After a two-year progression in wins, the Twins struggled in 2016 leading to their worst season (59-103) in franchise history. Their failure was tied to 189 more runs allowed (889). They did score more 26 more runs than 2015 (696). On the year, Minnesota finished 9th in runs (722) and 8th in HRs (200).
The only player lost to free agency was 3B Trevor Plouffe who signed with the A’s. The Twins signed Jason Castro to take over the starting catching job. The only other addition was SP Justin Haley who was added in the Rule 5 draft in December.
The starting lineup has an interesting blend of young players with upside while being anchored by veteran Joe Mauer. There has been talk of 2B Brian Dozier being moved over the winter.
Minnesota ranked last in the American League in ERA (5.08) with 221 HRs allowed. Their bullpen finished 26th in ERA (4.63) with 22 wins, 32 losses, and 26 saves.
The lack of development of rookie Jose Berrios was a big part of the Twins struggle in the starting rotation. Also, their closer Glen Perkins battled a shoulder injury that required surgery in June.
1. 1B Max Kepler
Max was unimpressive over his first 106 at bats in the majors in 2016 (.245 with three HRs, 15 RBI, and two SBs). His bat was very productive in July and August (13 HRs and 44 RBI over 198 at bats), but he only hit .242. Kepler finished off the year with a poor September (.207 with one HR and four RBI over 92 at bats). He struggled against lefties (.203 with two HRs and 14 RBI) with solid power production against RH pitching (.248 with 15 HRs and 49 RBI over 278 at bats). Max has a ground ball swing (47.2 percent) with a respectable HR/FB rate (15.2). Over seven seasons in the minors, he hit .281 with 35 HRs, 273 RBI, and 42 SBs over 1704 at bats. His walk rate (9.4) is strong enough to hit at the top of the Twins batting order with a league average K rate (20.8 – 15.4 in the minors). Maybe a poor man’s Grady Sizemore early in his career, possible 20/20 hitter with growth in batting average expected.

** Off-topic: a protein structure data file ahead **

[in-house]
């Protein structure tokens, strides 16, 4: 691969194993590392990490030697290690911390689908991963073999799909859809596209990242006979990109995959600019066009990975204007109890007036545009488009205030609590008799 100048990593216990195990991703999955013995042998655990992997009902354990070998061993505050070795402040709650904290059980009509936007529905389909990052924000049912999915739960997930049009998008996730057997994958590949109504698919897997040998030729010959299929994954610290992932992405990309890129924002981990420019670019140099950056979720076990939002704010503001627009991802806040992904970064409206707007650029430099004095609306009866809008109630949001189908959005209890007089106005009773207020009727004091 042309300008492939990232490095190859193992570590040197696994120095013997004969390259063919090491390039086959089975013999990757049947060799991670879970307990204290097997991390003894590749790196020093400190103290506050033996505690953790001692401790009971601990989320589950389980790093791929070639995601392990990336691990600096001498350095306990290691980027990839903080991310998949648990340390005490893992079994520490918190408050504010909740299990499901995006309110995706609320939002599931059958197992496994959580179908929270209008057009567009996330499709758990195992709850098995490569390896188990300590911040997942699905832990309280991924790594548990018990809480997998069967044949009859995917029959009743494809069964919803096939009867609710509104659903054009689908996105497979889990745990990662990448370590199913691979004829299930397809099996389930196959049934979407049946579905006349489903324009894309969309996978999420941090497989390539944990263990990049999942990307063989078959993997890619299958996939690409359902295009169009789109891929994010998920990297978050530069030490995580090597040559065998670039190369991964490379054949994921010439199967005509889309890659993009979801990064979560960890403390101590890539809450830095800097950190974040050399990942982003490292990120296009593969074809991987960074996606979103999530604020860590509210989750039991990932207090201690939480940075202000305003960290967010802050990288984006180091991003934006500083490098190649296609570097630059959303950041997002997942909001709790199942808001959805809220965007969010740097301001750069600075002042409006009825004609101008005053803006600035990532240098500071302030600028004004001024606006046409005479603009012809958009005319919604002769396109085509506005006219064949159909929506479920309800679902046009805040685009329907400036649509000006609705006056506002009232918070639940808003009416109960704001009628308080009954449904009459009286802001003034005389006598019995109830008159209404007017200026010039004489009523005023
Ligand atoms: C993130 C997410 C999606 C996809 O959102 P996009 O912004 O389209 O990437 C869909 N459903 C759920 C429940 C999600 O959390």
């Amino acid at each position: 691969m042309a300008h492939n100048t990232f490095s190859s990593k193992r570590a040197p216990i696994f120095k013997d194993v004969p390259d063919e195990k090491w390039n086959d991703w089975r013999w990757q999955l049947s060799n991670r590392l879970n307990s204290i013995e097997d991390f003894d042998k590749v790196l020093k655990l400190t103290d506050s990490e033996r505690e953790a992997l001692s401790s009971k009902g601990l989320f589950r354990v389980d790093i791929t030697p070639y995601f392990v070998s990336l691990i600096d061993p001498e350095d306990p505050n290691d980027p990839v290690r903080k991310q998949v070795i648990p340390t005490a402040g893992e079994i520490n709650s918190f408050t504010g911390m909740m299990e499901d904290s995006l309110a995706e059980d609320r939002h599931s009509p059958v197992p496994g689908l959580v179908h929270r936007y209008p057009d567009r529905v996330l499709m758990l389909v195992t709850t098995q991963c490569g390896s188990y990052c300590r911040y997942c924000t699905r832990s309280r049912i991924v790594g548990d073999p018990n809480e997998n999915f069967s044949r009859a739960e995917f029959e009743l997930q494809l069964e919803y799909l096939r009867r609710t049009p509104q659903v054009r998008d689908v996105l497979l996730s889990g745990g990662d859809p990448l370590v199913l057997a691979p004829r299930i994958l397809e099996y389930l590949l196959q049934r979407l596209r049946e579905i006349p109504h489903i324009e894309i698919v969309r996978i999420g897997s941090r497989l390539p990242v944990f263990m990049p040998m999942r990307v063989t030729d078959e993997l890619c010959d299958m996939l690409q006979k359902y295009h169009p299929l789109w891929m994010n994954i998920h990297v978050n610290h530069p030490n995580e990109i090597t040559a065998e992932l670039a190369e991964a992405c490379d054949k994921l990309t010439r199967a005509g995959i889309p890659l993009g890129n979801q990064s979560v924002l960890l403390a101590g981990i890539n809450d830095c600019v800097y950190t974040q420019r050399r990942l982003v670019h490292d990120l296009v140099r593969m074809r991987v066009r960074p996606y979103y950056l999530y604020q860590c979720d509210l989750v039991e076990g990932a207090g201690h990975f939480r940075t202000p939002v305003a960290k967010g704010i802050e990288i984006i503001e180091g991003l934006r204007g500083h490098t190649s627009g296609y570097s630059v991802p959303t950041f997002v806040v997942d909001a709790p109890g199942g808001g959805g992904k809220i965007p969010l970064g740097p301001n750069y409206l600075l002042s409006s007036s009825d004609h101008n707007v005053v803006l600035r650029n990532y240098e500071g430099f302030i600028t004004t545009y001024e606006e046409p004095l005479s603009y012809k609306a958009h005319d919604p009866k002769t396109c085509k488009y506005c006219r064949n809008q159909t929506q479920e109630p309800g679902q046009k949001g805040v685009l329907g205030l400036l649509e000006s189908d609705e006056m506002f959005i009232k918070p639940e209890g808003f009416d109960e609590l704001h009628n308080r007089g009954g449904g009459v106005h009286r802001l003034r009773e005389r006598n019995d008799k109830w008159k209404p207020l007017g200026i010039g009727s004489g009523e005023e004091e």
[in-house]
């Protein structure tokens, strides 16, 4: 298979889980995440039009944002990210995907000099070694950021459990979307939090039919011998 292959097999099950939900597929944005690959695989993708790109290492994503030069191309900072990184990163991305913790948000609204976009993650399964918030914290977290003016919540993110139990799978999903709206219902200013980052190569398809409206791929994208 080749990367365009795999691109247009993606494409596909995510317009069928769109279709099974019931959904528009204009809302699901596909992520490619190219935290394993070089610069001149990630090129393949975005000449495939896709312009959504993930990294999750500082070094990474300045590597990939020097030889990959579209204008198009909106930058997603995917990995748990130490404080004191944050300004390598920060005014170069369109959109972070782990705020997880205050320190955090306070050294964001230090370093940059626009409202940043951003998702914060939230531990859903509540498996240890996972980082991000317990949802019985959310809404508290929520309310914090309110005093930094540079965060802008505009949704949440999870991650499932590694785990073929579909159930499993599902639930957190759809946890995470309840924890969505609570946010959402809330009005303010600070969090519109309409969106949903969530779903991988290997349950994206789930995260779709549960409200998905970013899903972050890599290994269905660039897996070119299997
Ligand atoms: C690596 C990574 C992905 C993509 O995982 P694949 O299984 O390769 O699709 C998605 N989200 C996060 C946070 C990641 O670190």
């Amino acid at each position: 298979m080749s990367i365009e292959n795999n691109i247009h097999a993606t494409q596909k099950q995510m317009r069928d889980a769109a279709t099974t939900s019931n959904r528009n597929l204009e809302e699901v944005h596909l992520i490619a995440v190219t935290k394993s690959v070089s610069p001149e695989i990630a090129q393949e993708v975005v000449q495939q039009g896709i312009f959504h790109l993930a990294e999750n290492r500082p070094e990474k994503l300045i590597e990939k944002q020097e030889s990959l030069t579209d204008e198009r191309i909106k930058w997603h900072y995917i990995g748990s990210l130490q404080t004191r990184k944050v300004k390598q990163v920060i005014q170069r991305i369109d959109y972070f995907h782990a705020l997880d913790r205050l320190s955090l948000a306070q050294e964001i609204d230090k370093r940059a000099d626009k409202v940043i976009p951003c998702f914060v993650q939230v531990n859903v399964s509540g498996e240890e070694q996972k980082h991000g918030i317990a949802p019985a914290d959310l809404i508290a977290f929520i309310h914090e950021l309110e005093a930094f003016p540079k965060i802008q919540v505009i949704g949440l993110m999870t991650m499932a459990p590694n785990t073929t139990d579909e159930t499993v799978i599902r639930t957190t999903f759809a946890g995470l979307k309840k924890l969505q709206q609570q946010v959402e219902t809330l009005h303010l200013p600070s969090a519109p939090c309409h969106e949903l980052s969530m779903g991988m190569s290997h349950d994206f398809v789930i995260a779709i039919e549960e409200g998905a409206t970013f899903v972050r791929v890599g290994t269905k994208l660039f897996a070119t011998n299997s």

2. 2B Brian Dozier
The days of Dozier being an undervalued asset in Fantasy baseball appear to be over. He’s scored over 100 runs in each of his last three seasons while adding length to his hits in each of his last five seasons. This impressive growth led to a huge spike in power (42 HRs) while also having his highest CTBA (.346) of his career. His K rate (20.0) is just about league average (20.4) with a slight edge in his walk rate (8.8). As great as his final stats look, Fantasy owners regretted drafting him after his poor start in April and May (.202 with five HRs, 17 RBI, and three SBs over 173 at bats). His bat caught fire in June (.369 with eight HRs, 21 RBI, and three SBs over 103 at bats). Over the last three months of the season, Brian was one of the most productive players in baseball (.271 with 29 HRs, 61 RBI, and 12 SBs over 339 at bats) highlighted by an electric August (.302 with 13 HRs, 27 RBI, and three SBs). His quest for HRs did lead to a spike in his K rate (32.3) in September. Dozier’s swing path continues to produce a high volume of fly balls (47.7 percent – career high). His HR/FB rate (18.4) was also a career high with five straight years of improvement. This season Brian will be drafted in the first two rounds of 15 team drafts. His resume suggests a 20/20 season is reasonable floor with SBs having a chance to fall short of expectations. There is no doubt Brian had a great rhythm over the last four months of the season. His fly ball swing will produce many easy outs, which restricts the upside of his batting average. Let’s set his bar at .250 with 100+ runs, 25+ HRs with 75+ RBI and 15+ SBs.